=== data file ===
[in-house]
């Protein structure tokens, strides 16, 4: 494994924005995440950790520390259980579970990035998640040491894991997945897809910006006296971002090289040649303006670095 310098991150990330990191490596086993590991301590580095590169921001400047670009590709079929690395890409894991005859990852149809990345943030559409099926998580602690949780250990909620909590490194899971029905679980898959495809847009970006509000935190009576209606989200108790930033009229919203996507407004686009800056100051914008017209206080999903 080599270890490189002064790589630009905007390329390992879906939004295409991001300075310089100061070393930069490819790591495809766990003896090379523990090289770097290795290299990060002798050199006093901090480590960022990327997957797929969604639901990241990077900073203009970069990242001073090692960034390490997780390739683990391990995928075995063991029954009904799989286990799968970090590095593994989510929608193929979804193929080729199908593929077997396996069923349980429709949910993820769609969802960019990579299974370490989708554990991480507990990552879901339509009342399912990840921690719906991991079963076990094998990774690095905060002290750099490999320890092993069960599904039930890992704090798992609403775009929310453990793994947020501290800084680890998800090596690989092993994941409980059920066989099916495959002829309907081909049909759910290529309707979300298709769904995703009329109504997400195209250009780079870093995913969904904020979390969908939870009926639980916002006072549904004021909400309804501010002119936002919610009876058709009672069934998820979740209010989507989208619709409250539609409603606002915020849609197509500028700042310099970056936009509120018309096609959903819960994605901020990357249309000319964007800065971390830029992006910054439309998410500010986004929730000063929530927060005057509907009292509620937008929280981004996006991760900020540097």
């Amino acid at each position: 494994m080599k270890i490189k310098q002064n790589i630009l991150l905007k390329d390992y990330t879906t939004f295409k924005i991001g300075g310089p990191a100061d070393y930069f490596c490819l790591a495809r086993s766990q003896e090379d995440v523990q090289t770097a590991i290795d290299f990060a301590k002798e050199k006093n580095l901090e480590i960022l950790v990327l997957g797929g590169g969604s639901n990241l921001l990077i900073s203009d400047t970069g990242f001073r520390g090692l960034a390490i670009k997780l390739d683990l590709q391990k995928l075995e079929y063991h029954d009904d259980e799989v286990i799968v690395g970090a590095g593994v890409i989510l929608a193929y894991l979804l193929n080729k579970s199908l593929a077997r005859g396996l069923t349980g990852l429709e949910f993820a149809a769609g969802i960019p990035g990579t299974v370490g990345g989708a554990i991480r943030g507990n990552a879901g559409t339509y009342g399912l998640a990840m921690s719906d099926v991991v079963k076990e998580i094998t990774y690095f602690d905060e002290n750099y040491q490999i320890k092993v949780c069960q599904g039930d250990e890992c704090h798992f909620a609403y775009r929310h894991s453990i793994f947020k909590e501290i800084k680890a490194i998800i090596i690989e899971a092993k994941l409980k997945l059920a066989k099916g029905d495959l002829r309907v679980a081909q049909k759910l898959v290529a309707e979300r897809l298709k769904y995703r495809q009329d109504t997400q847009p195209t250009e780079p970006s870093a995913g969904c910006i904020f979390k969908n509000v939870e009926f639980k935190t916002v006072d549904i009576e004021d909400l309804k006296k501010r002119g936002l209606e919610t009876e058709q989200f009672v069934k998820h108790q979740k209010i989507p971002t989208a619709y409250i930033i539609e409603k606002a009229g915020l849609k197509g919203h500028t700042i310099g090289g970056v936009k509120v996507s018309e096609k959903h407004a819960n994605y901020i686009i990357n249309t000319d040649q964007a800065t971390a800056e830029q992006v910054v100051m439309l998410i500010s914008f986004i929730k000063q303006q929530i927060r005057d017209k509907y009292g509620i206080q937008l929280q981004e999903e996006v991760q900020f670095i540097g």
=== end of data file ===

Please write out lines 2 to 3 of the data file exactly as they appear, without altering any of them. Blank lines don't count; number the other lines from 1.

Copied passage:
């Protein structure tokens, strides 16, 4: 494994924005995440950790520390259980579970990035998640040491894991997945897809910006006296971002090289040649303006670095 310098991150990330990191490596086993590991301590580095590169921001400047670009590709079929690395890409894991005859990852149809990345943030559409099926998580602690949780250990909620909590490194899971029905679980898959495809847009970006509000935190009576209606989200108790930033009229919203996507407004686009800056100051914008017209206080999903 080599270890490189002064790589630009905007390329390992879906939004295409991001300075310089100061070393930069490819790591495809766990003896090379523990090289770097290795290299990060002798050199006093901090480590960022990327997957797929969604639901990241990077900073203009970069990242001073090692960034390490997780390739683990391990995928075995063991029954009904799989286990799968970090590095593994989510929608193929979804193929080729199908593929077997396996069923349980429709949910993820769609969802960019990579299974370490989708554990991480507990990552879901339509009342399912990840921690719906991991079963076990094998990774690095905060002290750099490999320890092993069960599904039930890992704090798992609403775009929310453990793994947020501290800084680890998800090596690989092993994941409980059920066989099916495959002829309907081909049909759910290529309707979300298709769904995703009329109504997400195209250009780079870093995913969904904020979390969908939870009926639980916002006072549904004021909400309804501010002119936002919610009876058709009672069934998820979740209010989507989208619709409250539609409603606002915020849609197509500028700042310099970056936009509120018309096609959903819960994605901020990357249309000319964007800065971390830029992006910054439309998410500010986004929730000063929530927060005057509907009292509620937008929280981004996006991760900020540097």
């Amino acid at each position: 494994m080599k270890i490189k310098q002064n790589i630009l991150l905007k390329d390992y990330t879906t939004f295409k924005i991001g300075g310089p990191a100061d070393y930069f490596c490819l790591a495809r086993s766990q003896e090379d995440v523990q090289t770097a590991i290795d290299f990060a301590k002798e050199k006093n580095l901090e480590i960022l950790v990327l997957g797929g590169g969604s639901n990241l921001l990077i900073s203009d400047t970069g990242f001073r520390g090692l960034a390490i670009k997780l390739d683990l590709q391990k995928l075995e079929y063991h029954d009904d259980e799989v286990i799968v690395g970090a590095g593994v890409i989510l929608a193929y894991l979804l193929n080729k579970s199908l593929a077997r005859g396996l069923t349980g990852l429709e949910f993820a149809a769609g969802i960019p990035g990579t299974v370490g990345g989708a554990i991480r943030g507990n990552a879901g559409t339509y009342g399912l998640a990840m921690s719906d099926v991991v079963k076990e998580i094998t990774y690095f602690d905060e002290n750099y040491q490999i320890k092993v949780c069960q599904g039930d250990e890992c704090h798992f909620a609403y775009r929310h894991s453990i793994f947020k909590e501290i800084k680890a490194i998800i090596i690989e899971a092993k994941l409980k997945l059920a066989k099916g029905d495959l002829r309907v679980a081909q049909k759910l898959v290529a309707e979300r897809l298709k769904y995703r495809q009329d109504t997400q847009p195209t250009e780079p970006s870093a995913g969904c910006i904020f979390k969908n509000v939870e009926f639980k935190t916002v006072d549904i009576e004021d909400l309804k006296k501010r002119g936002l209606e919610t009876e058709q989200f009672v069934k998820h108790q979740k209010i989507p971002t989208a619709y409250i930033i539609e409603k606002a009229g915020l849609k197509g919203h500028t700042i310099g090289g970056v936009k509120v996507s018309e096609k959903h407004a819960n994605y901020i686009i990357n249309t000319d040649q964007a800065t971390a800056e830029q992006v910054v100051m439309l998410i500010s914008f986004i929730k000063q303006q929530i927060r005057d017209k509907y009292g509620i206080q937008l929280q981004e999903e996006v991760q900020f670095i540097g």